Picture 2.

Picture 2. The basic steps of augmented reality using markers

The augmentation of the reality happens according the diagram presented in Picture 2. Firstly the markers are prepared, than they are introduced into the field of view of the camera and after that the algorithm detects and follows the marker with superimposing the appropriate virtual element on it. As the user manipulates the marker the virtual element corresponds. The virtual element can be presented directly in the same plane as the marker or it can be projected at an offset from the marker. The camera in this diagram presents an input device. It may be an external hardware element, as the web cam to a desktop, or it can be integrated in the device, like the camera on a smartphone.
In this paper, the software application BuildAR of HITLAB with the ARToolKItPlus algorithm was used. This application is for windows environment only, but it presents an all-in-one solution, meaning the user can create the markers, create the AR scene, can edit it and can preview it. Also its algorithm is most suitable for squared black and white markers and provides easy and precise tracking while rotation and translation of the marker.

Picture 3.

Picture 3. Displayed video signal from the camera


As mentioned previously, for the purpose of this research, the student’s exercise presented in picture 1 is going to be used as given orthogonal projections out of which students need to create a 3D solid model. After starting the application on their desktop computer, students select the available video capturing device and in the field of view of the camera introduce the marker corresponding to the given exercise. After that the software detects the marker, identifies the corresponding 3D model from the database and recalls it.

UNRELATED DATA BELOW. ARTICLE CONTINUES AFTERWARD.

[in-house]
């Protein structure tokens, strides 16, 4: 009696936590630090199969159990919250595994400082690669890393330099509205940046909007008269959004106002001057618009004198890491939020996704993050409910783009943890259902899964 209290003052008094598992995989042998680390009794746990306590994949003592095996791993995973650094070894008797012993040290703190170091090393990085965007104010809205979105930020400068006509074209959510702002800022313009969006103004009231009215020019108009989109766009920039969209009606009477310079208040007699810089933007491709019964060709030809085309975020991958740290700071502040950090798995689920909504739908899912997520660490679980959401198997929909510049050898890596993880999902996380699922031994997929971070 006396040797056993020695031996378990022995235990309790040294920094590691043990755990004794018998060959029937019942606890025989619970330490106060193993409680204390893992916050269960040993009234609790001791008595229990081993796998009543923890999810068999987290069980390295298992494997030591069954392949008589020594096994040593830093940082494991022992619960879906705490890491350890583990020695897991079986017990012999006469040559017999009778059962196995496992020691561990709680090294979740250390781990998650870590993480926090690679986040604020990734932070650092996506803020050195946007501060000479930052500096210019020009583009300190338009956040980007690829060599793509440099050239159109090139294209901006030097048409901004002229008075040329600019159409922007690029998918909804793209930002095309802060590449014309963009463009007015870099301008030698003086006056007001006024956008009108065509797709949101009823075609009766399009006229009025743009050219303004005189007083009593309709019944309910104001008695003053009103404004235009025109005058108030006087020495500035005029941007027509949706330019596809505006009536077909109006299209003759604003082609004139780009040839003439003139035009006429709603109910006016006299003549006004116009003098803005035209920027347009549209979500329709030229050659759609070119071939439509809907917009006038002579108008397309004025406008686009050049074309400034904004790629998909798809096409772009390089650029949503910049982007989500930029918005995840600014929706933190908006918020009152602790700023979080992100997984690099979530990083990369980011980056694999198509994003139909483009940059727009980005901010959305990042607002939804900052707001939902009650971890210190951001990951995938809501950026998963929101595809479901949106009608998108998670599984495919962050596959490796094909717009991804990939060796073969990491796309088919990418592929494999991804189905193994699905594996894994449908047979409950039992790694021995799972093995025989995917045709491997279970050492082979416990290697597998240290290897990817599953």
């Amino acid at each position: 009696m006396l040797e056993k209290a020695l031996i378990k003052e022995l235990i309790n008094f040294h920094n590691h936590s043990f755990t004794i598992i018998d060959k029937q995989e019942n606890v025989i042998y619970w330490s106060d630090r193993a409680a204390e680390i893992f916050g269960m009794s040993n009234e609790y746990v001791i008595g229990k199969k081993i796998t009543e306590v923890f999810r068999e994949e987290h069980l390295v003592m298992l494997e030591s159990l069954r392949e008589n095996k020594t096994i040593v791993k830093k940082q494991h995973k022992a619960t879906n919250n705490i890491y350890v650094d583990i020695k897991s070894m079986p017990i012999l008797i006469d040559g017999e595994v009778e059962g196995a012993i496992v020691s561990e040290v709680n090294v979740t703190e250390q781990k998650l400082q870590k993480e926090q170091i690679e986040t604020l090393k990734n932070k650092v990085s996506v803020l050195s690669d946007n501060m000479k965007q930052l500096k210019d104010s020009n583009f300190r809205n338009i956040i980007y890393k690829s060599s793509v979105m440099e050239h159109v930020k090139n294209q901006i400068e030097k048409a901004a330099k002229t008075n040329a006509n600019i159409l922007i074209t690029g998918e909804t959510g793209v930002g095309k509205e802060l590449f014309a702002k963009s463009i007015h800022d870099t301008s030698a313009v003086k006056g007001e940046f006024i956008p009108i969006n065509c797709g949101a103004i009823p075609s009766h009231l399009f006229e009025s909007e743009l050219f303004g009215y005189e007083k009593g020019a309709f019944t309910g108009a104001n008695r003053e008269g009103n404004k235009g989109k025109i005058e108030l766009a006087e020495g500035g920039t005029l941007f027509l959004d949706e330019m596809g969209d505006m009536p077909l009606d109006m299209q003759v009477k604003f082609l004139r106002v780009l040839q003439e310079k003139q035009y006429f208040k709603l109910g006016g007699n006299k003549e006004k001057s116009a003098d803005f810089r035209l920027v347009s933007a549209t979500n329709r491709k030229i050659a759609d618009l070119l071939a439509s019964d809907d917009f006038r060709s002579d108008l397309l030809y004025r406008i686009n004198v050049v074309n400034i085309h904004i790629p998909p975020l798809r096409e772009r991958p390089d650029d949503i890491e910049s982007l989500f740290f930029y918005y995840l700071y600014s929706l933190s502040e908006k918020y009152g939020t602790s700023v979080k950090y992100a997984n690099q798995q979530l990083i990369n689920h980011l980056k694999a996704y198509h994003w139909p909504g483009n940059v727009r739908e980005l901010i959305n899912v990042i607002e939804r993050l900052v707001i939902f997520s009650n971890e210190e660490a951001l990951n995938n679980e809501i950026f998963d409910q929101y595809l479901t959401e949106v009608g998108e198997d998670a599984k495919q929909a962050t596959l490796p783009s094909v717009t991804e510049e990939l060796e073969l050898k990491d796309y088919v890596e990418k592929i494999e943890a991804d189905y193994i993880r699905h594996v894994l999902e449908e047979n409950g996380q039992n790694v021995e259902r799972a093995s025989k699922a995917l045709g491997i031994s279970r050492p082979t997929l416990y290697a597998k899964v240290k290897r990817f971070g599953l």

Picture 4.

Picture 4. Introducing marker to the camera’s field of view


Then the software renders the 3D model over the marker, making it visible to the user. In this way the user’s reality is augmented. The interaction between the user and the system is through movement of the marker. Students can move the marker or rotate it so they can see the solid object from all sides and angles.

Picture 5.
Picture 5.
Preview of the result of the shape in augmented reality


3. MATERIALS AND METHODS


The main goal of the research is to examine whether augmented reality used as a teaching tool is contributing towards improving the interest, understanding and interiorization of the learning material in the course Engineering graphics at higher education.
The character of the research is empirical and quantitative, because it is based on results from the test from the students, as well as from results gained from the questionnaires about student’s and university teacher’s opinions about the strengths, weaknesses and threats from using augmented reality as a teaching tool in higher education. It is also current, because it is treating the most actual theme in education – using ICT in the teaching process. The research may be considered as action research also, because it’s revealing the ongoing changing situation of student’s success in the course Graphic engineering in higher education.